Opinion/Challenging Gambians: Be Resourceful to One Another, and Learn to Take Risks!

11/14/2011 22:04

November 7, 2011

Challenging Gambians: Be Resourceful to One Another, and Learn to Take Risks!

It can be rough for some newly-arrived Gambian immigrants to the US. To facilitate their way around their new home, they need to be provided with all the right tips, and they also need to learn to navigate the system on their own.

By Pa M. L. Joof

Recently, my colleague MB Krubally posted some information about the US Green Card Diversity program on the Basse Association mailing list. He was, in effect, urging folks to try their luck, revealing that some members of his immediate family had emigrated to the US through this program. MB’s outreach reignited my thoughts on how many of us (Gambians or Africans for the most part), do partake in information sharing; a sharing that could be beneficial to our friends and family, when it comes to dealing with the uncertainties and challenges of life in the West.

MB should be commended for sharing this invaluable information. The Green Card lottery, it must be said, is an opportunity for many people to emigrate to America, this land of opportunity! Yet many a time, I have noticed people letting such an opportunity slip by for the fact that they’ve tried before and didn’t get lucky or just see it as a mere waste of their time. But you never know; you could be finally lucky following many unsuccessful attempts. The opportunities of a legalized status in America would have been worth all that hassle. It would trigger a virtuous cylce: your family members could benefit a lot out of your new-found residency in this country. Believe it or not, 16 members of one of my (Indian) colleagues emigrated to the United States through such a program. And they've established really well. All it takes is giving it your best effort!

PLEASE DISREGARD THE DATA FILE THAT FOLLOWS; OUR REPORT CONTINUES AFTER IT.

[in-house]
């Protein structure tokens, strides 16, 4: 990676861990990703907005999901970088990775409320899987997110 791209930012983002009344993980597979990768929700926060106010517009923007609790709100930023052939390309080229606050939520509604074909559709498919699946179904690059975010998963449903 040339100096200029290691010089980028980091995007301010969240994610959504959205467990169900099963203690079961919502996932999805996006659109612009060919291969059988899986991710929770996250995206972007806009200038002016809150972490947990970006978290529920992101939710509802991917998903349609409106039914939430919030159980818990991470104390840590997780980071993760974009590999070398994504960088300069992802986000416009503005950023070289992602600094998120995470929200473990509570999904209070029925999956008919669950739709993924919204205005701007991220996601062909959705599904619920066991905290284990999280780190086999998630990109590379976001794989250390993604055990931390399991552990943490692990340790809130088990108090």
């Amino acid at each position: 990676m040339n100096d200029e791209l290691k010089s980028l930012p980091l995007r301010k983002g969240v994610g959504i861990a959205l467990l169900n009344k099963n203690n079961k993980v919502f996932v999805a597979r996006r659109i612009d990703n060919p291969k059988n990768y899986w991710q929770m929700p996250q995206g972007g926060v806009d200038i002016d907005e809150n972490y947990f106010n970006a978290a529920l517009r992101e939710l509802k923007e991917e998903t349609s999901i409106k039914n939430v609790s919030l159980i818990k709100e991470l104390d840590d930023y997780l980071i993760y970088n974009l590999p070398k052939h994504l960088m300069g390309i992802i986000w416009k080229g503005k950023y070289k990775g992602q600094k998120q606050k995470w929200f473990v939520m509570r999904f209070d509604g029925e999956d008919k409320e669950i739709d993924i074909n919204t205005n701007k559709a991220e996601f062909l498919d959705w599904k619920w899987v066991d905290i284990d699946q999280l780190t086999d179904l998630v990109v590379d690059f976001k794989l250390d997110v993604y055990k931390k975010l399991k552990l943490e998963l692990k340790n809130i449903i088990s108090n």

But the underlying point is, how many opportunities have you heard or known about and how much information have you given away to, say, a fellow family member, Gambian, to that effect? I came to learn through experience that the more informed you are the better you can navigate and standout in this hard-to-break-through Western society. Sharing and gaining access to information and resources is one aspect that differentiates us (Gambians/Africans) from other immigrants in this country. Asians, Hispanics and others do reach out and share among themselves, a key factor contributing to their communities' progress. After all, what is good about keeping resourceful information from your own kinsmen? How can we repay our parents and teachers? It was with their guidance that we were able to build upon the foundation of knowledge that they willingly cared to share with us, from infancy to adulthood. So why can’t we continue that legacy of sharing to guide others? I am a firm believer in sharing information, for the difference it can make in people's lives.

It is not uncommon to see Gambians/Africans scraping by, struggling hard to settle down in this country, while their Asian counterparts, for instance, easily find their way and navigate through the challenges of American immigrant life. Of course, there are many factors to account for this; one of them is the lack of resourceful guidance from, say, a host, your own friend and fellow countrymen. I have had my own share of experiences: if only I had been properly guided in my early days in America, I could have avoided so many unnecessary obstacles to my personal growth and development (although, I’m still thankful for my present status).